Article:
Saturday, March 31, 2012

This looks potentially troublesome...  

The newly announced possible link between corn insecticide treatments and bees is a cause for concern.
In Thursday’s issue of the journal Science, two teams of researchers published studies suggesting that low levels of a common pesticide can have significant effects on bee colonies. One experiment, conducted by French researchers, indicates that the chemicals fog honeybee brains, making it harder for them to find their way home. The other study, by scientists in Britain, suggests that they keep bumblebees from supplying their hives with enough food to produce new queens.
The authors of both studies contend that their results raise serious questions about the use of the pesticides, known as neonicotinoids. [More]
The reason I am going to watch this is the possible mechanism by which this occurs - a catalytic effect on fungicides given to the bees for other reasons.
Both Goulson and Mace Vaughn, pollinator program director at the Xerces Society, an invertebrate conservation group, said neonicotinoids won’t be the only cause of colony collapse disorder.
“If it was as simple as that, the answer would have been discovered a long time ago,” said Goulson. “I’m sure it’s a combination of things. I’m sure that disease is a part of it, and maybe the two interact.” He noted a study in which honeybees exposed to neonicotinoids were especially vulnerable to a common bee parasite. Another study found that neonicotinoids dramatically increase the toxicity of fungicides. [More]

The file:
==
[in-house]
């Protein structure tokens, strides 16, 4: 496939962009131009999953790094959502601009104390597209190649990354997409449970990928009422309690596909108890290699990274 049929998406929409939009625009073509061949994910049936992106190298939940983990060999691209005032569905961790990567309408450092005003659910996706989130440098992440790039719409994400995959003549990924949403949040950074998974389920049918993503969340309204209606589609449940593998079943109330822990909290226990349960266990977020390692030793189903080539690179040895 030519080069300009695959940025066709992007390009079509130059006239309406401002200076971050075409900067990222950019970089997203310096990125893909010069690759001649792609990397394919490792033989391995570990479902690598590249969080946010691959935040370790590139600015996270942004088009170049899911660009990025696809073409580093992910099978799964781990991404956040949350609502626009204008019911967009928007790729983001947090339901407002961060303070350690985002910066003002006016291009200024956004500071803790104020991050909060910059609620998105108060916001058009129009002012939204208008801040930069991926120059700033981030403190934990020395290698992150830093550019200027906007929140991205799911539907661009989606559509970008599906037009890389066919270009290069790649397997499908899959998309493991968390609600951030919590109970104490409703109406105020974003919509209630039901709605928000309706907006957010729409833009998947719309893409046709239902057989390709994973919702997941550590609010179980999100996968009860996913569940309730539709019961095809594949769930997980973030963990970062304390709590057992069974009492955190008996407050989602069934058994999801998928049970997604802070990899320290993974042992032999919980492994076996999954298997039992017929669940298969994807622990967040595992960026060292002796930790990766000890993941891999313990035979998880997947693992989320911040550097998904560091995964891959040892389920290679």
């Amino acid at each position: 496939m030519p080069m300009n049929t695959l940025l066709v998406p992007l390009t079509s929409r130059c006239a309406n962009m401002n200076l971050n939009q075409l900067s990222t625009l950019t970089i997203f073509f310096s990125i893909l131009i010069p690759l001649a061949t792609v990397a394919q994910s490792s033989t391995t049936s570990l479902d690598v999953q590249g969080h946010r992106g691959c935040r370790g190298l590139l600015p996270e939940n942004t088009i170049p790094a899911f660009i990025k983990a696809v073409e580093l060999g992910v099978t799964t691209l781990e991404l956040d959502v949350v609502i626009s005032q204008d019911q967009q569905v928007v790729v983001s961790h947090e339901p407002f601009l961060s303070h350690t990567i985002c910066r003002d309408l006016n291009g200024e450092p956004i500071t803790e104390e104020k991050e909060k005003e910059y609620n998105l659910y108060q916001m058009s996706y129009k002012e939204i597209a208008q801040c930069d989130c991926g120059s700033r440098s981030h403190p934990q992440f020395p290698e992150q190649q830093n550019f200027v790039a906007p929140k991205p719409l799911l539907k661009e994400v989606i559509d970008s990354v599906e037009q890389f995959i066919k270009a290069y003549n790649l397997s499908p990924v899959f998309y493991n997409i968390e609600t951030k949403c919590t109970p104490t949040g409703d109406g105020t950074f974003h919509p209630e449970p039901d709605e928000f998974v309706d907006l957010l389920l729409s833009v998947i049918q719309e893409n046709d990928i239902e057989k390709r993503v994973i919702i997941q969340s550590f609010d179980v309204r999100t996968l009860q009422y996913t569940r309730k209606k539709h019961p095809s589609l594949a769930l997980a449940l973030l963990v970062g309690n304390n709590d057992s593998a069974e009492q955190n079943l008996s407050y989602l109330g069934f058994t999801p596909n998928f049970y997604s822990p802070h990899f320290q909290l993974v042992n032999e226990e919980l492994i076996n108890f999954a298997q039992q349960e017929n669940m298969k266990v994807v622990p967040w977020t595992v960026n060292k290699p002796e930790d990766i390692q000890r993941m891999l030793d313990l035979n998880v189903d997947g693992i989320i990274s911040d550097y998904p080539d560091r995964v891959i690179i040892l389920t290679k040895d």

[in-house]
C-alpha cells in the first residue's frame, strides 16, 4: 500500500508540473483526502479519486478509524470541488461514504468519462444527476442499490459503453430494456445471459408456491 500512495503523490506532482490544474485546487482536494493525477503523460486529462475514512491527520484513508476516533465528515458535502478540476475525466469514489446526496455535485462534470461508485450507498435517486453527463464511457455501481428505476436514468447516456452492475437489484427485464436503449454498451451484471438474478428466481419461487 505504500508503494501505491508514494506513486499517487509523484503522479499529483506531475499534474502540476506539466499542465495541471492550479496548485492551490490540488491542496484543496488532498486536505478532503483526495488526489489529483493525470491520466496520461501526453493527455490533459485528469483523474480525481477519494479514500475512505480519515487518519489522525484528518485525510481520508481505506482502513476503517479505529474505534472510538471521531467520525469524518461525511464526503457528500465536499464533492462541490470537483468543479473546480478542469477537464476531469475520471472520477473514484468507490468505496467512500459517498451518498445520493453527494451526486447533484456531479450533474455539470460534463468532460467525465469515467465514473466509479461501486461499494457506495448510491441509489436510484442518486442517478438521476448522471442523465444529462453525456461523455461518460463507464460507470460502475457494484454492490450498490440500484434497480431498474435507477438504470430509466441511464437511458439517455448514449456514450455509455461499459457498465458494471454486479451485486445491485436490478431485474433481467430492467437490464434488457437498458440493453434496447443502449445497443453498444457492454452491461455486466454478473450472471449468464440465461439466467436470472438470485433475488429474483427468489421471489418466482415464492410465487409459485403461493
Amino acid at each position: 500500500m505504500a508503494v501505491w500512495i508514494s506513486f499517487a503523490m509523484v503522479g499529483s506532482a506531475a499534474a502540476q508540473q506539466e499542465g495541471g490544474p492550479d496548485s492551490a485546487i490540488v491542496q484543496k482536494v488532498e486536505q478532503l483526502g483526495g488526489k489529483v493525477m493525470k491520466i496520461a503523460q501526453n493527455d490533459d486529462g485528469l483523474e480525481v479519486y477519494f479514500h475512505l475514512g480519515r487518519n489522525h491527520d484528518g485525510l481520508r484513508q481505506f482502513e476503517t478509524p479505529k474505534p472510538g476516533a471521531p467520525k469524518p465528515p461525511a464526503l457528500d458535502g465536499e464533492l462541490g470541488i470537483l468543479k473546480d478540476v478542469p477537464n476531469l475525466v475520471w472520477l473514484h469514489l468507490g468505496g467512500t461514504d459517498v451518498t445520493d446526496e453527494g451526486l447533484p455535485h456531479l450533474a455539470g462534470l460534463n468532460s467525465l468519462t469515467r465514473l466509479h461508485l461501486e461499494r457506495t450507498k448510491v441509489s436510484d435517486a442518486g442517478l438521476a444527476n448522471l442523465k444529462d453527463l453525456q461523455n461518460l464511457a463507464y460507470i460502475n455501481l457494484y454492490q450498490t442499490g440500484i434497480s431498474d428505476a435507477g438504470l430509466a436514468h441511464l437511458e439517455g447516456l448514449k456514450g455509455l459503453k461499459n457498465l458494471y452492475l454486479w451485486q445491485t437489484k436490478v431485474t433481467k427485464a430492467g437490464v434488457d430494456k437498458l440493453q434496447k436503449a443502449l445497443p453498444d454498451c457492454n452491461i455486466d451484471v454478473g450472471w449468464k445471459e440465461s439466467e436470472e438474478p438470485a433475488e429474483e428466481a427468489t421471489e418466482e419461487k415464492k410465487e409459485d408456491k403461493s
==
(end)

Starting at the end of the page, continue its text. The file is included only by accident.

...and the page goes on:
That's the kind of complicated chain of events that has made the search for a cause of CCD so difficult. For that reason alone it strikes me as plausible.

Coupling that with issue with the planter-talc problem recently suggested, and you have the beginning of a complex theory of cause and delivery.


 FWIW, we're planting. Central IL has made the drought map, as we have known for months now, and I worry about moisture levels dropping in worked ground faster than new roots can chase them. Also, we're running out of days for a frost, albeit historically, it could still happen, I know. There is no hint on any longer range forecast, however.

If the year turns out to be hot, I'd just as soon be pollinating in June. Soil temps at 4" are an astounding 68℉. If it weren't for the calendar, anyone would swear it was past time to plant.

With all those rationalizations, were going to put it in the ground. The idea of a significant Aug/Sep premium due to short supplies certainly seems possible after yesterday, too. If the season turns out to be great growing conditions, it might be the high for the crop.

1 comment:

Anonymous said...

John, Lets see some planting pics Please-